‘Embryo is a human being’: Russian Orthodox Church seeks ‘right to life’ for unborn children
“An embryo is a human being, who therefore has certain rights that should be protected,” the paper, rolled out for public discussion, states. The document specifically lists the right to life, human identity, and personal developments as indispensable to any unborn child from the moment of conception.Also on rt.com Russia’s population will skyrocket to 166 million if abortions are banned – Patriarch
The Orthodox Church has asked the Russian government to grant doctors a right to refuse to perform an abortion on grounds of conscience. It also called for a ban on any experiments on human embryos and freezing them.
The clerics also criticized the practice of prenatal testing aimed at helping parents to have a child with certain genetic traits. The Church denounced such a practice as unacceptable, explaining that it equates to the outright killing of unborn babies that do not make it through this artificial filter.
Abortions are a serious source of concern for the Russian authorities as the 144.5 million-strong nation seeks to encourage population growth. In mid-May, the Russian Children’s Commissioner Anna Kuznetsova reported that some 567,000 abortions were made in Russia in 2018. According to the Russian state statistics agency Rosstat, over 1,5 million children were born over the same period.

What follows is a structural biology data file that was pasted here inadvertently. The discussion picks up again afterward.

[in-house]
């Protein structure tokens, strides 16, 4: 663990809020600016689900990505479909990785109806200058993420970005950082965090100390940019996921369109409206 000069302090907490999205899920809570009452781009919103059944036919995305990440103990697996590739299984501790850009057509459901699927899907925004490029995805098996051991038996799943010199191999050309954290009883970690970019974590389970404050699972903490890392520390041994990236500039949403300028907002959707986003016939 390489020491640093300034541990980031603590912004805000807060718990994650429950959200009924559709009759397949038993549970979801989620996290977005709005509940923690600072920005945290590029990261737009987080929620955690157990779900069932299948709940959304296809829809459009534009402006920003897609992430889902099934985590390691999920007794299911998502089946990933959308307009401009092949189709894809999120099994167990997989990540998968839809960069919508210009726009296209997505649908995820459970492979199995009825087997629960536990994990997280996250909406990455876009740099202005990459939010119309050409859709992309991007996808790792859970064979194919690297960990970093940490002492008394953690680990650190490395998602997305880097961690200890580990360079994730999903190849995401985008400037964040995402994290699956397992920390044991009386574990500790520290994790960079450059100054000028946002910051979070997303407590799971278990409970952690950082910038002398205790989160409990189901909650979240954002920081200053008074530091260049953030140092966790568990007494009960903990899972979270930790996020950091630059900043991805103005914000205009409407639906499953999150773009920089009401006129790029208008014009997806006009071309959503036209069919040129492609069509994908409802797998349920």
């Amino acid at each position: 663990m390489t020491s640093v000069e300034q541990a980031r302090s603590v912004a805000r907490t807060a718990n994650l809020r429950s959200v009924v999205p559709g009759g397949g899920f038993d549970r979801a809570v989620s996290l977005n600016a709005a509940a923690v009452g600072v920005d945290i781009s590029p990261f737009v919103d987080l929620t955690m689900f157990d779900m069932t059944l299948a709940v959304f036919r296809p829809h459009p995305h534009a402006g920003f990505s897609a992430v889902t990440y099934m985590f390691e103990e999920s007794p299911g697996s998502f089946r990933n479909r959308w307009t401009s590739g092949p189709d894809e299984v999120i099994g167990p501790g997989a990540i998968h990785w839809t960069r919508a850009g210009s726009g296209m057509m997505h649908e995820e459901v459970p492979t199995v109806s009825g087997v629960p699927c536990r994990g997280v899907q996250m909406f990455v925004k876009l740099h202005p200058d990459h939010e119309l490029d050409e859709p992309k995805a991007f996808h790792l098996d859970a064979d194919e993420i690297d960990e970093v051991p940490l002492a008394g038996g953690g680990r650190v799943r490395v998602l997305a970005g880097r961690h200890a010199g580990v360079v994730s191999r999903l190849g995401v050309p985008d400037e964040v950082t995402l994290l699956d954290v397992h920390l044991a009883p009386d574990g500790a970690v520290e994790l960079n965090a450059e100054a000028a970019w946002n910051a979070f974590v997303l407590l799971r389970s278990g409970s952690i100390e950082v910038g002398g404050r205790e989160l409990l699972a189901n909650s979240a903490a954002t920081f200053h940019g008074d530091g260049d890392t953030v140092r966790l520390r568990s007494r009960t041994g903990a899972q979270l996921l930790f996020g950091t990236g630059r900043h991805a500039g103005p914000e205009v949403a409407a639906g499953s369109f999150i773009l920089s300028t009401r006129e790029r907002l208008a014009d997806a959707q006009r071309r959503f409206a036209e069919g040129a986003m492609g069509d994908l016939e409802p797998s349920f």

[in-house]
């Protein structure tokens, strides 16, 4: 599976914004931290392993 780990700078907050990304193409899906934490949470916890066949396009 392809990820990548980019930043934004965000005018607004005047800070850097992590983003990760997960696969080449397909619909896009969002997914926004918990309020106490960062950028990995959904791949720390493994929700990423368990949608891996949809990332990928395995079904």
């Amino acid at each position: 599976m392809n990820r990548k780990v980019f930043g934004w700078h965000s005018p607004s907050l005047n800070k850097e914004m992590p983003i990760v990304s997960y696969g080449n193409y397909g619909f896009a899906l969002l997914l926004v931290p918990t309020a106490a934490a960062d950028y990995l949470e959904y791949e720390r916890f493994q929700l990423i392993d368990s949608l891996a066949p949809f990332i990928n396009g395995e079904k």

“That means that [an equivalent of] about one third of the children born last year did not come into this world,” Kuznetsova said, commenting on the statistical data. “That is an entire generation.”
The Russian Orthodox Church has taken a critical stance towards abortions for quite some time. In late May the head of the Russian Orthodox Church, Patriarch Kirill, insisted that Russia’s population will increase by almost eight percent to 156 million by 2029 and further to 166 million by 2039 should abortions be made illegal.Also on rt.com ‘No way!’: Russia’s Health Ministry vocally decries calls to ban abortions
In recent years, the Church has been actively advocating a ban on free abortions, saying that it’s wrong that state funds are used to “kill life.” The initiative garnered some support from the public, and backing from a number of MPs, but never came close to becoming a law.
The initiative to ban abortions stumbled upon the opposition from the Russian Health Ministry, though. Tatyana Yakovleva, the Deputy Health Minister, said in early June that such a move would only lead to increased maternal and infant mortality while bringing no benefits.
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